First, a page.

(Legacy Recordings, 2016) or The Bootleg Series Vol. 5: Bob Dylan Live 1975, The Rolling Thunder Revue
(Legacy Recordings, 2002). it's well nigh impossible to argue that Bob Dylan's live performances in the 1979-1981 period are just as impassioned in their own way (and perhaps even more confrontational than his conversion from 'traditional' folk to electricity). The man appears as transfixed as he is engaged, at piano for "When He Returns" or leading a lithe full-band performance of "Precious Angel." And pay special attention to the extended, mellifluous harmonica coda of "What Can I Do for You?:" this is the work of a truly galvanizing (and courageous) performer.
But it's crucial to note how the unrelenting stubbornness of Dylan's mindset as he wrote, sang and sermonized via songs like the heretofore unreleased "Ain't Gonna Go to Hell for Anybody," finds an anchor in his band: including, at various points, drummer extraordinaire Jim Keltner and guitarist Fred Tackett (now of Little Feat
), the measured elegance of the ensemble(s) contrast with their fiery leader and thus only compress and thereby heighten the overall intensity. Little wonder the bulk of the audio content within Trouble No More
is live performances, but studio outtakes and rehearsals of varied arrangements also appear on DVD to bolster the inclusion of Jennifer LeBeau's film.
The appearance of this approximately sixty-minute documentary prefaces an additional thirty minutes of content in the form of a half-dozen songs live in concert and on sound-stages, which, as with the main video, is likewise subject to programming separately via the DVD menu. LeBeau's juxtaposition of pure preaching (scripted intervals featuring actor Michael Shannon) with concert footage stipulates how much more palatable the music made Dylan's declarations of faith (except when he sermonized as on the earliest shows of the period): both the filmmaker and the future Nobel Laureate put the naysayers depicted at film's outset in their close minded place.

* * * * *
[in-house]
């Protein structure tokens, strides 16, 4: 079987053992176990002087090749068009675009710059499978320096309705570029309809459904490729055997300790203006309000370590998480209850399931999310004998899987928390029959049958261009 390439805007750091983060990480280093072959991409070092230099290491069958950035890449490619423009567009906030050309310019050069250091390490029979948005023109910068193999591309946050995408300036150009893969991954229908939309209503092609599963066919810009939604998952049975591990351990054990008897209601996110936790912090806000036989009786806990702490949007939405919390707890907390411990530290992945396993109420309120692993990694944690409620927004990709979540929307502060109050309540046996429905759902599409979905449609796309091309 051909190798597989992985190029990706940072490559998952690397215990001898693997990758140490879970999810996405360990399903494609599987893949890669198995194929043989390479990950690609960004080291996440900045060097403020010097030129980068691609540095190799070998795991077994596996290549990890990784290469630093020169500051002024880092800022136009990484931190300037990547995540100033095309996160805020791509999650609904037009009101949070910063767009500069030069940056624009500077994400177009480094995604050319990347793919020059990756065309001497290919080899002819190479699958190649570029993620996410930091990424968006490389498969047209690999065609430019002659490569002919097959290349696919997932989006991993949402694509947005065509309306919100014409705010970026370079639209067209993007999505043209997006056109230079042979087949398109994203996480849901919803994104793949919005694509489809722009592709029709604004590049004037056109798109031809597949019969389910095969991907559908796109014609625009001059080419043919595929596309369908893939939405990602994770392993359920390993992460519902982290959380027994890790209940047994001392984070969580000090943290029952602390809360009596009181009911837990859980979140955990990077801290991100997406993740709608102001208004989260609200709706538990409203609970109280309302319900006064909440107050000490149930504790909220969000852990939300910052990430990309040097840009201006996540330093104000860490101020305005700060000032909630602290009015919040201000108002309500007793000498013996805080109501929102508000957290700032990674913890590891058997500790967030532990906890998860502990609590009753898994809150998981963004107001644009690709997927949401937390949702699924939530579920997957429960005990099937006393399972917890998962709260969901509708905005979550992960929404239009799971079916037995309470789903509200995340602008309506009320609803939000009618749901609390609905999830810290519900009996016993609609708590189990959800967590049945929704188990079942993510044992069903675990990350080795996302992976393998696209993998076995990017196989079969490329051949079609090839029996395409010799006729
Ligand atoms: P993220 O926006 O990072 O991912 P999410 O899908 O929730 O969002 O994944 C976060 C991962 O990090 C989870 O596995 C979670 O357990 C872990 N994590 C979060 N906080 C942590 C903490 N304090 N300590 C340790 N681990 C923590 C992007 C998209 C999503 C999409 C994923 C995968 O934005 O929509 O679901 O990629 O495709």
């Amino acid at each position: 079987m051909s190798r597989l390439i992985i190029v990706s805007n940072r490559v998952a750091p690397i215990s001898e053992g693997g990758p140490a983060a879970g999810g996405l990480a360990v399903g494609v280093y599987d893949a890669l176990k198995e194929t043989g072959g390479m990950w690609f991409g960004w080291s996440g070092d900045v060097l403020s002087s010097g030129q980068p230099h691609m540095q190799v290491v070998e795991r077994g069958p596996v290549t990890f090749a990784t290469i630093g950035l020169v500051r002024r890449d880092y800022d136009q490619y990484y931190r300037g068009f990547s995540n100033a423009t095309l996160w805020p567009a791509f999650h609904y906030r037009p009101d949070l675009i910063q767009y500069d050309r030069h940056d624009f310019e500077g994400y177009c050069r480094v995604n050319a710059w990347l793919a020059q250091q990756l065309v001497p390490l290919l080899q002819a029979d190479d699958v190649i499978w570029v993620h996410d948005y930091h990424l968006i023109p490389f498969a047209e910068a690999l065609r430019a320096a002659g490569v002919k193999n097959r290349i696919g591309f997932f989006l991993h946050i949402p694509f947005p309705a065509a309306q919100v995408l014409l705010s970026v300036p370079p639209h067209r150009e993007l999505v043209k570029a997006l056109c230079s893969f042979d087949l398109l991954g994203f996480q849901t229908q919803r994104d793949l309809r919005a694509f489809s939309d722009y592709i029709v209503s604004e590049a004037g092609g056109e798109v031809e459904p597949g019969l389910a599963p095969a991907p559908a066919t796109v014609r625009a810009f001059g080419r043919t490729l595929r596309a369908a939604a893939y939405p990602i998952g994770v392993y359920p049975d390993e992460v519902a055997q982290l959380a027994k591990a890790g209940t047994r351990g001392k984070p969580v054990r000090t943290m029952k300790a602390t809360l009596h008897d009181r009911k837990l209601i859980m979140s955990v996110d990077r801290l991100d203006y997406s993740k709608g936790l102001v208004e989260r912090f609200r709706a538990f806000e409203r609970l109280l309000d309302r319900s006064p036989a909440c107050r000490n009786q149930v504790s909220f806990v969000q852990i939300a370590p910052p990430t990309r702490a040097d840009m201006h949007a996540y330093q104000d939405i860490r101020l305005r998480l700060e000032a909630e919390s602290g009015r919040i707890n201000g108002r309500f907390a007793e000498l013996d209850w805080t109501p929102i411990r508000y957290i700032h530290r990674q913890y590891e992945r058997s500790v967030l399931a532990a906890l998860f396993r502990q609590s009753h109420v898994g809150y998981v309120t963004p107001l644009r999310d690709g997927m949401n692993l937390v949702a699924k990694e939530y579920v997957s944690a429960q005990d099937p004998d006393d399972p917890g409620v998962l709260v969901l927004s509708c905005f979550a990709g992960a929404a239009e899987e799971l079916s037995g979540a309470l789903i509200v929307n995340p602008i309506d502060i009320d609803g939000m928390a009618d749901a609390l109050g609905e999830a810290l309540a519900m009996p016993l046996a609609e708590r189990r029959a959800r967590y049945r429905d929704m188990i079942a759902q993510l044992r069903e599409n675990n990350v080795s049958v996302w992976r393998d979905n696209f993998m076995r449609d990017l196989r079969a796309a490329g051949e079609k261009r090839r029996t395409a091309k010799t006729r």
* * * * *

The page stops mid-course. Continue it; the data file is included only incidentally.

If Bob Dylan the man was constricted in his spiritual beliefs at this time, Dylan the musician was fully open to his creative muse and his invigorating approach inspired his accompanists almost as much: as documented on the compact discs from various sources including 'best of' from Toronto 1980 and the entirety of Earl's Court in London circa 1981 (where old material was conspicuous by its appearance), Dylan altered arrangements as often as ever during this stage of his career and quite possibly never more assiduously, making the fourteen heretofore unreleased songs even more of an added attraction of this set.
The Bard's current engineer of choice for new recordings, Chris Shaw, collaborates with Steve Addabbo and Mark Wilder for mixing and mastering that suits the precision of the playing in both the concert cuts and the outtakes, rehearsals etc,. And with the comprehensive selection(s) of music mirrored by extensive essays including Rob Bowman's insightful track-by-track of the bountiful unreleased numbers and an array of provocative photos in a separate hardcover (apart from those on the slipcase in which they're enclosed), Trouble No More -The Bootleg Series Vol. 13 / 1979-1981
is one grand exploration from a vault that restores truth to the cliché 'treasure trove.'